Moz’s veggie radicalism

28 07 2011

I don’t care if people are vegetarian, vegan or what have you.  In fact, even as a meat eater, I respect their convictions and why many of them avoid meat and animal products.   There’s a brutality to the food industry that is sometimes very hard to justify.

But you know you’ve lost your way when society starts to equate the death of animals to the death of humans.  Maybe I’m the old fashioned crackpot here, and not the animal rights people, but I value human life over animal life.

Morrissey, apparently, would say the slaughter of animals is equivalent to the slaughter of people, and he recently equated the horrible events in Norway with killing in the food industry.  From Uncut:

The singer allegedly made the comments during a gig in Warsaw on Sunday (July 24), before playing The Smiths[/a] song ‘Meat Is Murder’. Morrissey[/a] apparently said: “We all live in a murderous world, as the events in Norway have shown, with 97 dead. Though that is nothing compared to what happens in McDonald’s and Kentucky Fried Shit every day.

http://www.uncut.co.uk/news/uncut/news/15025

I think he’s crocked.

Advertisements




Macca visits Motown

28 07 2011

While in town for his Detroit stop this past Sunday, Paul McCartney stopped by the Motown Museum, Hitsville USA.

http://news.yahoo.com/blogs/detroit/mccartney-wings-motown-museum-detroit-tour-stop-145850027.html

It sounds like he had a blast going through the museum.  It is astonishing to me that, as much as McCartney has accomplished in his own 50-some year musical career, he’s still moved by the work of those that influenced him in his youth.  He still has his own heroes,  and some of them are from right here in the Motor City.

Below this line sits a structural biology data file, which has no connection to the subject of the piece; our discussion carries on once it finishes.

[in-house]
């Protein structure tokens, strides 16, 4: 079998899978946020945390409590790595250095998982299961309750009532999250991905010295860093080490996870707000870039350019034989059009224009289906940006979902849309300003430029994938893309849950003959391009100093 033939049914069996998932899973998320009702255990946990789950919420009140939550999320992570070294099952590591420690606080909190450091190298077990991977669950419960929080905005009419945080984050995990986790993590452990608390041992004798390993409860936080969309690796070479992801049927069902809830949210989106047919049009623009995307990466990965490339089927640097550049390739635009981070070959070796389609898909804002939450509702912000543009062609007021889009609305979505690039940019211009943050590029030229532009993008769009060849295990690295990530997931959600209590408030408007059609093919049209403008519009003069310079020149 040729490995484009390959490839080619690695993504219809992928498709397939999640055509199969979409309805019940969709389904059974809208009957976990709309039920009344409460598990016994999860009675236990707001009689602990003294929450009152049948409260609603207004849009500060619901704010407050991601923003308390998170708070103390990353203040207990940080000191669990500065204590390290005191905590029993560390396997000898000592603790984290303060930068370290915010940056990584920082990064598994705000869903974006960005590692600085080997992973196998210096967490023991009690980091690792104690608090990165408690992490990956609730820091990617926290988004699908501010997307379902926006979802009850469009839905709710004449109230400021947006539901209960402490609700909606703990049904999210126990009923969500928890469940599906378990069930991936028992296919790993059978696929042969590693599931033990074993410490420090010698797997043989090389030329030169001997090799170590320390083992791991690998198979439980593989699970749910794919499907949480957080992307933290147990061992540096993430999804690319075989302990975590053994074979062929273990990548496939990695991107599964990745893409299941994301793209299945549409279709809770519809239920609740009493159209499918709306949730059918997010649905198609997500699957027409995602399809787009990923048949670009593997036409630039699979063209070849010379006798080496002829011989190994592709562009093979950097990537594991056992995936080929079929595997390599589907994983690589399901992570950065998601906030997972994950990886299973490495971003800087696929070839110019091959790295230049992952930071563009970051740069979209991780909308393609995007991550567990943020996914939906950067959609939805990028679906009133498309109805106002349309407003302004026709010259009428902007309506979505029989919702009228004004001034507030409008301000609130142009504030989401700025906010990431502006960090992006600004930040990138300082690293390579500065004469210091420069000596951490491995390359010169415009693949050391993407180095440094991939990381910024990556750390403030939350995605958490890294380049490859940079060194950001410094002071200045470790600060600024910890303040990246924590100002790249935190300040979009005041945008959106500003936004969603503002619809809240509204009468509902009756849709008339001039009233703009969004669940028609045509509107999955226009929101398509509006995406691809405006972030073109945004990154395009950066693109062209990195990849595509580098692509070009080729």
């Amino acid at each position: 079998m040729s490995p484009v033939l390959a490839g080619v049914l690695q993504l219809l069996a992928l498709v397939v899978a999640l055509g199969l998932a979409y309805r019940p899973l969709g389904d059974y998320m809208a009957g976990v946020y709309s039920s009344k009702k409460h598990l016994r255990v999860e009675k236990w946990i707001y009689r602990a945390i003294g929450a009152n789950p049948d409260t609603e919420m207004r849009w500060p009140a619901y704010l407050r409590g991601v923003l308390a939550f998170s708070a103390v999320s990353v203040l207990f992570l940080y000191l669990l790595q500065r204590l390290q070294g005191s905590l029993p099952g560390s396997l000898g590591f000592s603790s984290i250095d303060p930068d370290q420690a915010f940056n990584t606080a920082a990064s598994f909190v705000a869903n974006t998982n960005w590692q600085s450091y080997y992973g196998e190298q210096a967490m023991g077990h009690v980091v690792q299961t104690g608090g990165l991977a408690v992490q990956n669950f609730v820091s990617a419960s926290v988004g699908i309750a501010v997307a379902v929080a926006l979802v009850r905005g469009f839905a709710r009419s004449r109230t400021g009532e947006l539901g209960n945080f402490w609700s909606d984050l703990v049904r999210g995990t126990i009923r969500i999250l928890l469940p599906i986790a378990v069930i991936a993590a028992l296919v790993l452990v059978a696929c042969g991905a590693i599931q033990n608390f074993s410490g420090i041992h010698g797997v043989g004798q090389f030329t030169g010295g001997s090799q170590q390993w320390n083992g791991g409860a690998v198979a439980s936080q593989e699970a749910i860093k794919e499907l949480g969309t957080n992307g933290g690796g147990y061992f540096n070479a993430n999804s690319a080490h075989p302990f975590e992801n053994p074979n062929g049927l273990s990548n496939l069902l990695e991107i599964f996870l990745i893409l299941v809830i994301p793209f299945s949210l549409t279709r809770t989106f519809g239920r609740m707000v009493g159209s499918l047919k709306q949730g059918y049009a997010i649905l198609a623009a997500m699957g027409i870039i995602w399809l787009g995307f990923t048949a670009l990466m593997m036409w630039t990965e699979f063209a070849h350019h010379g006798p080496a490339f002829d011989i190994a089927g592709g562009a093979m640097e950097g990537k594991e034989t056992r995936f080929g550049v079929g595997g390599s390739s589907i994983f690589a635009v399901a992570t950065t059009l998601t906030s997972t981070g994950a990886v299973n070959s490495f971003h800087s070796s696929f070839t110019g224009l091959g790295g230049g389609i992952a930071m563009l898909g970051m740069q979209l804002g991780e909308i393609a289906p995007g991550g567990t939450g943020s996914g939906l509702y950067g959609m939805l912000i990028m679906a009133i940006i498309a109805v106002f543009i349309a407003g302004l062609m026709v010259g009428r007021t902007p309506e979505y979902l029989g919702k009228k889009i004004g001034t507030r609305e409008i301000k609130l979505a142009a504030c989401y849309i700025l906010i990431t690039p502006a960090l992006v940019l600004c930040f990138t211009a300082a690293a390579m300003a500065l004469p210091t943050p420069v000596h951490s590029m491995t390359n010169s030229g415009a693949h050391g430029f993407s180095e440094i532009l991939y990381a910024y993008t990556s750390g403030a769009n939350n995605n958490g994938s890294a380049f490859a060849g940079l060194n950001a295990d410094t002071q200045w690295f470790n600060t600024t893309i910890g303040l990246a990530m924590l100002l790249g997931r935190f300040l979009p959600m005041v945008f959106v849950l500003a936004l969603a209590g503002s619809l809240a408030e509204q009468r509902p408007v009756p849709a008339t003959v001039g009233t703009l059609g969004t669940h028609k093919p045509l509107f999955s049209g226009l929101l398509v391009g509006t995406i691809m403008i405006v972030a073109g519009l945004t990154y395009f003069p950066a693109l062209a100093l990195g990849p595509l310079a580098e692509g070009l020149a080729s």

Noel Gallagher’s “The Death of You and Me” video

25 07 2011

This is a really good song.  It’s a bit of country, and ragtime, with a pinch of Kinks.  The falsetto lyrics and the beat are reminiscent of “The Importance of Being Idle.”   It’s a good example Noel Gallagher’s abilities, both as a songwriter and vocalist.  If the rest of the High Flying Birds album is of this quality — we know a few of the songs already, and they’re good — Noel will surpass what he has been doing with Oasis the better part of the last decade.  He’ll certainly leave Beady Eye in the dust.





“Fame”

24 07 2011

This was written by a beautiful young women that I know.  It might seem current, but actually it was written in the summer of 2008, after the poem’s author first heard Ms. Winehouse’s <em>Back to Black</em> album.  It’s a moving piece and quite prescient.